Online websites like Redfin, Zillow, and Realtor, along with paid software like PropStream and Privy, have tremendous amounts of information available to any investor who is willing to do the work and research. 

And remember to consider using more traditional (and less digital) methods. Many wholesalers have made a career using properties found on REO (Real Estate Owned) lists or a lending institution’s foreclosure list.

Read Also: Finding Motivated Seller Leads: Free & Paid Tactics

6. Put Distressed Properties Under Contract

The bare basics of the wholesale real estate business are that it is a short-term investment strategy. And, like all investments, there are metrics that should be employed to determine the quality of a potential investment. This analysis should be done BEFORE executing a legally enforceable real estate contract.

Real estate investors – like wholesalers and flippers, often apply two systems of measurement to determine the investment quality of a property.

  • The Pay No More Than 70% of the ARV (70% Rule) – the ARV refers to the After Repair Value, which is an estimate of the market value after it undergoes planned updates. The ARV is an important component in determining the valuation of a potential investment.
  • The Maximum Allowable Offer (MAO) – the maximum allowable offer is what a wholesaler can expect from a typical cash buyer. The MAO reflects costs and repair expenses required to renovate a property to a turnkey status. If there are repairs required, the MAO will always be less than the projected After Repair Value.

The following example should help clarify how to apply these real estate metrics -

Here is an example -

A wholesaler is presented with a rental property that could be bought for a price of $200,000. The wholesaler recognizes that the sales price is below market value. A cursory review by the wholesaler estimates that the cost to renovate the property would be about $50,000.

The wholesaler anticipates this property’s After Repair Value to be $400,000.

Given the above transactional facts, how would a South Carolina investor analyze this particular transaction?

First, the real estate wholesaler must determine the property’s Maximum Allowable Offer – or the highest price a wholesale buyer would be willing to pay. This is calculated below.

Begin by calculating 70% of the After Repair Value.

$400,000 * .7 = $280,000

Next, calculate the Maximum Allowable Offer. This is done by subtracting the expected expenses of $50,000 from $280,000. The Maximum Allowable Offer for the above-noted transaction would be $230,000.  [$280,000 - $50,000].

As a result, a real estate wholesaler with this South Carolina transaction could expect to earn upwards of $30,000. [$230,000 (MAO) - $200,000 (the wholesaler’s original purchase price)]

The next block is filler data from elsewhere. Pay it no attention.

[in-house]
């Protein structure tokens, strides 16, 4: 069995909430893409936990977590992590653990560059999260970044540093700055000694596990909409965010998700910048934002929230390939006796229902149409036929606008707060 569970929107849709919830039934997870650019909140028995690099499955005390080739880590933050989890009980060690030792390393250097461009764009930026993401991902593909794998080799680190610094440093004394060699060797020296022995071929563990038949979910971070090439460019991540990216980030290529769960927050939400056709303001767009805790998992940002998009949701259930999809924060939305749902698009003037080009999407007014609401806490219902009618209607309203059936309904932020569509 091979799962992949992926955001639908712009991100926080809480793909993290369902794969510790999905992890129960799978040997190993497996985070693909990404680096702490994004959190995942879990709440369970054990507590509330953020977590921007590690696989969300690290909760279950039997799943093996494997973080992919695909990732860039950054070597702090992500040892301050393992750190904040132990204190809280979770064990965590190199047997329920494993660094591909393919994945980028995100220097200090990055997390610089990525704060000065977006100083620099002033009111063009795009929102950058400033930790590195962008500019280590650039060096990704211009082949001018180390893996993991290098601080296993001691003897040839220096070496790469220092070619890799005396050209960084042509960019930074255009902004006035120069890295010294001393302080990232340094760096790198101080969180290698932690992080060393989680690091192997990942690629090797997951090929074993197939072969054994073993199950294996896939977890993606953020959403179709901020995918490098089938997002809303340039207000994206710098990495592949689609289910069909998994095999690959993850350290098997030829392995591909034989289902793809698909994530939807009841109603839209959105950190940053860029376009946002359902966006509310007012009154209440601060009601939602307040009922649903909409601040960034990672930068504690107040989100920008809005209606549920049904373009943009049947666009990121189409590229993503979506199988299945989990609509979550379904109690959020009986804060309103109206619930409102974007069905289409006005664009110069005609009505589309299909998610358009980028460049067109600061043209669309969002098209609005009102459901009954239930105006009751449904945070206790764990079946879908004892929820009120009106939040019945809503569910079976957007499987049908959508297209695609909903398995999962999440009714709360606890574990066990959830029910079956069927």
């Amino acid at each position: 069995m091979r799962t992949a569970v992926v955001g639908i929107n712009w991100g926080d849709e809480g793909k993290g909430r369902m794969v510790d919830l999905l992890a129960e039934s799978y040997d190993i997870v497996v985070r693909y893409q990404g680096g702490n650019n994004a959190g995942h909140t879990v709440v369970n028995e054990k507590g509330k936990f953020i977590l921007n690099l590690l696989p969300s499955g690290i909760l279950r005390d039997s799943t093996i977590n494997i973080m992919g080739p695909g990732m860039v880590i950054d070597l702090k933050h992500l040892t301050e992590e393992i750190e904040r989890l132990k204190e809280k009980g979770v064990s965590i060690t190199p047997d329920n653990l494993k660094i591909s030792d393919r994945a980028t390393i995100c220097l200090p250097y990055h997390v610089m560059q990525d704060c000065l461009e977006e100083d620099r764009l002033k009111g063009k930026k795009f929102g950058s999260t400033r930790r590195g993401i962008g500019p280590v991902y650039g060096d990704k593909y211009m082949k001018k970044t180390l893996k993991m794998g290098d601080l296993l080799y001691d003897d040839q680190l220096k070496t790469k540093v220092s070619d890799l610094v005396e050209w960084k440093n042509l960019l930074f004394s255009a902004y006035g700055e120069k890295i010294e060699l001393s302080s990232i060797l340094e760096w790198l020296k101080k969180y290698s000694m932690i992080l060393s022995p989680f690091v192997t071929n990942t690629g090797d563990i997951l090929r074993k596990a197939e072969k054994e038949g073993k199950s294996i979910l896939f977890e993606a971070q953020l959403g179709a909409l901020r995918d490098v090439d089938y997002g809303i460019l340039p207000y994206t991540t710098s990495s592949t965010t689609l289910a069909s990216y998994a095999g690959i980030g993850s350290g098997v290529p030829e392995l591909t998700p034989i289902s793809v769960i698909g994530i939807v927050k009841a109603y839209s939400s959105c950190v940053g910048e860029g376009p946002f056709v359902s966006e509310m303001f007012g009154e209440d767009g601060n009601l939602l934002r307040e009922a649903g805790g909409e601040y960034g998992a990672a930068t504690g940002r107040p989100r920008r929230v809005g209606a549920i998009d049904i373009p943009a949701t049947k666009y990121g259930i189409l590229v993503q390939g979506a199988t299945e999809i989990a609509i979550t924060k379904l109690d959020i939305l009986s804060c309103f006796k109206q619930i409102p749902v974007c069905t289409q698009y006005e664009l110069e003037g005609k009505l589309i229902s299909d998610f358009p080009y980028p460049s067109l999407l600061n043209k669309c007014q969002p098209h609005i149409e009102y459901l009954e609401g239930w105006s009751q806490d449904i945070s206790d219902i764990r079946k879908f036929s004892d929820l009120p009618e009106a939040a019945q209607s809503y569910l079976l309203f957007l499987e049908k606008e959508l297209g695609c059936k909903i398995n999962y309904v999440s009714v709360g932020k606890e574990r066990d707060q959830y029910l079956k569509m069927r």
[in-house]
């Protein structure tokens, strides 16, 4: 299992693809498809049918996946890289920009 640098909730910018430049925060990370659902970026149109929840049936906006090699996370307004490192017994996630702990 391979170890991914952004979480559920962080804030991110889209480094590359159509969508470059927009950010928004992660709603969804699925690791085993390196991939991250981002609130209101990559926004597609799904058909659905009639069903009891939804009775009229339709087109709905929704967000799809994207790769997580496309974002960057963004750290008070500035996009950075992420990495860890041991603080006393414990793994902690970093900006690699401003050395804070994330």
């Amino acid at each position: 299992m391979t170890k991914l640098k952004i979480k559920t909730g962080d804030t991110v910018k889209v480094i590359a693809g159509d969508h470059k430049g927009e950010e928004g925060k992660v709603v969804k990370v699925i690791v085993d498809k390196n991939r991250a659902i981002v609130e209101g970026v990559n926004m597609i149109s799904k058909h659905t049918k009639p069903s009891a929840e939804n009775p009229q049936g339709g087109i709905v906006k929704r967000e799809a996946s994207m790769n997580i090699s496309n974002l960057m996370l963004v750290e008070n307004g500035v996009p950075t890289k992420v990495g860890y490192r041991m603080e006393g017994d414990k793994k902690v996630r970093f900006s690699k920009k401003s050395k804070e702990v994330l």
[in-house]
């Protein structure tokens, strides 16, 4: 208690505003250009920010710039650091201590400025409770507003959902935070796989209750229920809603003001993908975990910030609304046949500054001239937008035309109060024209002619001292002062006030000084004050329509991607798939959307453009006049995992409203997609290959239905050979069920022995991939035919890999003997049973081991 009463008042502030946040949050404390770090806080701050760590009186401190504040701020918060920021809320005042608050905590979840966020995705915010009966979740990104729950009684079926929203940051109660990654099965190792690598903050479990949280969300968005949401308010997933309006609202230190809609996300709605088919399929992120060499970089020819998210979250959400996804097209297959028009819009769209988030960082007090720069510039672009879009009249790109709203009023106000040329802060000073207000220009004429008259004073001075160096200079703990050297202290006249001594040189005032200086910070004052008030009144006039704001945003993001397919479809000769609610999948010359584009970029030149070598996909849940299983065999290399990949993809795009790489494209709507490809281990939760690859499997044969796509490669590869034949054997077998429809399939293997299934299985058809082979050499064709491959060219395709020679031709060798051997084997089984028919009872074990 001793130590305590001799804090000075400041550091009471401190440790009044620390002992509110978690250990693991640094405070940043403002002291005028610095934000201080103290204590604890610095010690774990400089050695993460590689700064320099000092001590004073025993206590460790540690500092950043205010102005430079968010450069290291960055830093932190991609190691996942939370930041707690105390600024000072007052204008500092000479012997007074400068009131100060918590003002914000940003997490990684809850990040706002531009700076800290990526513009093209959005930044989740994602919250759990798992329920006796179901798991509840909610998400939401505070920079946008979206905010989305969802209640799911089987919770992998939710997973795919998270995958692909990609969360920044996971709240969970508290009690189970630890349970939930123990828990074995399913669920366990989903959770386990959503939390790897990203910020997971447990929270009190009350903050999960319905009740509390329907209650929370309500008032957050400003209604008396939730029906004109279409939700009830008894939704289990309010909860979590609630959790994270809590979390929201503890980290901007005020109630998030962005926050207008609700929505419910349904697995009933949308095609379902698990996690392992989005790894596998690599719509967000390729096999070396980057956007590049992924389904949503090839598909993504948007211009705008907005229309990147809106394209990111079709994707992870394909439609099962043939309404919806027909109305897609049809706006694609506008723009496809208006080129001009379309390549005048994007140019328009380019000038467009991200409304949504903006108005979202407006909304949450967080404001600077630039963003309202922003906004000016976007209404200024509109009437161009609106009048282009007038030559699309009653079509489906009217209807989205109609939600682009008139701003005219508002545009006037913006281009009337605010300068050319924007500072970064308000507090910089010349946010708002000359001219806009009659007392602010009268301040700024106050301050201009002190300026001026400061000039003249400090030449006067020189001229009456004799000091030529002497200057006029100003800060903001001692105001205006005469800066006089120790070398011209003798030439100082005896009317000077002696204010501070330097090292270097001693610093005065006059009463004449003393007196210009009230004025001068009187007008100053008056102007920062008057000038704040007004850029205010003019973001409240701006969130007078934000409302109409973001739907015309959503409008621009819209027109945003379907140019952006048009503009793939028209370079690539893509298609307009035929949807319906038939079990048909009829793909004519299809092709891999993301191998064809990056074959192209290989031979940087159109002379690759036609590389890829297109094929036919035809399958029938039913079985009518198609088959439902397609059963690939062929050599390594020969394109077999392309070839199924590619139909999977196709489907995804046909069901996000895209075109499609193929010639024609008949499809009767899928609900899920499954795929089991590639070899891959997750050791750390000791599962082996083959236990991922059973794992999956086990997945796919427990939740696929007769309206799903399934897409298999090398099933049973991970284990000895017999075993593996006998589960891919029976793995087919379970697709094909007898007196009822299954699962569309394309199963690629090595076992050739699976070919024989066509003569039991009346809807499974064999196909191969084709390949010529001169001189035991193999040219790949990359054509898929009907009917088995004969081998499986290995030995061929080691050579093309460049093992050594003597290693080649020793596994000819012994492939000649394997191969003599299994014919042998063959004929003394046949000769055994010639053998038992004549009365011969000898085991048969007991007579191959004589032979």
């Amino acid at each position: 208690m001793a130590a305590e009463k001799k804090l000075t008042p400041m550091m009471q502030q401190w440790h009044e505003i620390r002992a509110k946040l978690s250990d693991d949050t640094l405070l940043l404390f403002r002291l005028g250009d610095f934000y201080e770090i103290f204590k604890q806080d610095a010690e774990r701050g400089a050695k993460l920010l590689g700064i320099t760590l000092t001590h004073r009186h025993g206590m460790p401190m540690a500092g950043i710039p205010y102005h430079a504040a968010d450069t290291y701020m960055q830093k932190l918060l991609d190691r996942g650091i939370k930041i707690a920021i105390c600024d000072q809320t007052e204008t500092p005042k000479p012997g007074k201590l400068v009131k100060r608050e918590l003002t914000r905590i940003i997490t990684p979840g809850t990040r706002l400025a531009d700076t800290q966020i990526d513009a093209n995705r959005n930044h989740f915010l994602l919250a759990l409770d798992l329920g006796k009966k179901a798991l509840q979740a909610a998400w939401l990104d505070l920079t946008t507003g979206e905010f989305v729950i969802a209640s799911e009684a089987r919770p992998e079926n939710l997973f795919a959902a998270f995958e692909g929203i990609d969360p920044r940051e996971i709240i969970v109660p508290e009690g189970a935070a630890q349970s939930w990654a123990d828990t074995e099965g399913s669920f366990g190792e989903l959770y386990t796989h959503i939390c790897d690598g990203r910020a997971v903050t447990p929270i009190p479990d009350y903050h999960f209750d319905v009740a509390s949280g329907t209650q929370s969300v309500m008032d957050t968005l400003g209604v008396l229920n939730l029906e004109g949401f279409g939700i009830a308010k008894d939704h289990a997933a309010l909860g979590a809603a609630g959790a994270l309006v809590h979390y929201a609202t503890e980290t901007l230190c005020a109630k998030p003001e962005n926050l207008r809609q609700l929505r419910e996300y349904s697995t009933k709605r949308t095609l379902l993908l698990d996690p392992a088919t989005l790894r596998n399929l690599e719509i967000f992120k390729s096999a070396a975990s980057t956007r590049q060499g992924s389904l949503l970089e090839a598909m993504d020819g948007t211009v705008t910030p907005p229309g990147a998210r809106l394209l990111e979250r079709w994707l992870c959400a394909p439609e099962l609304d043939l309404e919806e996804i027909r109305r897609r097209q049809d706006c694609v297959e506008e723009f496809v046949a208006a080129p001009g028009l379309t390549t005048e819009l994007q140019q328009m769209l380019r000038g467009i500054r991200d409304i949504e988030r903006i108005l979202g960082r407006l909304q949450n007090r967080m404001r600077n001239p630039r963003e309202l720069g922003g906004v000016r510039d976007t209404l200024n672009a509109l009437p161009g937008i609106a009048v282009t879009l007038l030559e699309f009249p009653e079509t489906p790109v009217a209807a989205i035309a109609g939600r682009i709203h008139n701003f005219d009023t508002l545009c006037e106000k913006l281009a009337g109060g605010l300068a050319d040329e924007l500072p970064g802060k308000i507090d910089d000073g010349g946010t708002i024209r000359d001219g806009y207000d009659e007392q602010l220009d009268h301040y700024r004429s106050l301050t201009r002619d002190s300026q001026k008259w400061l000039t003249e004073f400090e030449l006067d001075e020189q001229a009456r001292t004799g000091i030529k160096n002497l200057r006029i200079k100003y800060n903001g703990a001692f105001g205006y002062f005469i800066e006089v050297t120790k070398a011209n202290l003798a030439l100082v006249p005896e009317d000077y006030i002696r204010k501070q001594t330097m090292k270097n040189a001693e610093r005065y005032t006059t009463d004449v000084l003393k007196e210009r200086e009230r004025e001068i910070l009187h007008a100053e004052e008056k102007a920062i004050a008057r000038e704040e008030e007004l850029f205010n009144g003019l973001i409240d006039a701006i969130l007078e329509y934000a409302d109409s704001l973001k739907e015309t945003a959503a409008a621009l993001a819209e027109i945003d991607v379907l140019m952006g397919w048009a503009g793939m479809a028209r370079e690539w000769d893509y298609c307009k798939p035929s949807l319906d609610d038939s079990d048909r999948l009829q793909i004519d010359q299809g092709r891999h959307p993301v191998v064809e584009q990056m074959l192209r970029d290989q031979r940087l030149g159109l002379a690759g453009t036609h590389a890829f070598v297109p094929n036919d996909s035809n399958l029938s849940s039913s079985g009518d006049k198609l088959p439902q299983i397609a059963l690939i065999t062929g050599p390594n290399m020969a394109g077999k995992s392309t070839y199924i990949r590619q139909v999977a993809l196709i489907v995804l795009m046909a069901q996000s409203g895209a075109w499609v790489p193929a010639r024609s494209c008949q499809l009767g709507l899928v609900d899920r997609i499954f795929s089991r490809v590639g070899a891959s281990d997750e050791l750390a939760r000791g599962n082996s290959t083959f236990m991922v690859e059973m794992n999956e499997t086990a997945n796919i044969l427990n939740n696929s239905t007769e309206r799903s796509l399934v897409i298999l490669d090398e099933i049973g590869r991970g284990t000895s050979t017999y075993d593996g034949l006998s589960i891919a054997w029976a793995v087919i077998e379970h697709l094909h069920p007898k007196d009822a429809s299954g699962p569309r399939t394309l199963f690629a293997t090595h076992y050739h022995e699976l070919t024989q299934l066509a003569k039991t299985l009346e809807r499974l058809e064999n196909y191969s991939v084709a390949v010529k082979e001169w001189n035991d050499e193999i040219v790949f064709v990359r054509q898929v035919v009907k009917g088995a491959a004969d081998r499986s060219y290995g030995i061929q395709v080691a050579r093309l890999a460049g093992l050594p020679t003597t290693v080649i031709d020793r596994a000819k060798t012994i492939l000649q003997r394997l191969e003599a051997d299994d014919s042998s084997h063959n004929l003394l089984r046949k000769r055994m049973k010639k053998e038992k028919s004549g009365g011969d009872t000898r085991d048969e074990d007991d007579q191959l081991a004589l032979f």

Read Also: Estimating Rehab Costs: (Ultimate) Investor's Guide

7. Assign The Contract To Cash Buyer

A real estate wholesaler in South Carolina has the option of assigning the contract to a new cash buyer; before the first contract even reaches the closing table. Most South Carolina wholesalers prefer to assign their equitable rights to their alternate buyer before the first closing because it is the most cost-effective closing strategy.

A wholesaler would use an Assignment of Contract similar to the one shown below -

wholesale real estate assignment of contract


Download Free Wholesale Real Estate Contracts Here (PDF)

A Word Of Caution…

Remember, recent SCREC meetings resulted in the commission issuing a written interpretation that does not allow wholesalers to publicly advertise the subject property if they issue an assignment of contract in which they profit.

However, the above-noted interpretation has no bearing on a wholesale transaction where the public advertisement has not been used to complete any of these wholesale real estate deals and transactions.

8. Close Deal And Collect Assignment Fee

If you choose the assignment contract route, the end buyer (the assignee in the Assignment of Contract) will close the original purchase contract (with the seller) according to the terms of the wholesale contracts. Once the deal is sealed, you can collect your assignment fee from the end buyer as detailed in your agreement.

9. Double Close Or Wholetail When Necessary

There are times during South Carolina wholesale deals when you may decide to perform a Double Closing as your exit strategy. In this wholesale method, the wholesaler closes the first deal (where they are the buyer) and actually becomes the property’s legal owner – if only temporarily.

The second closing is when the wholesaler becomes the seller, and their alternate buyer takes the title as the legal owner of the property. The difference in the two sales prices would be considered the wholesaler’s gross profit.

For some real estate investors, the Double Close exit strategy is often preferred because a wholesaler, when selling as a legal owner, meets the defined license exemption. In addition, this method allows the wholesaler to avoid disclosing their profit upfront to either the original seller or the new buyer.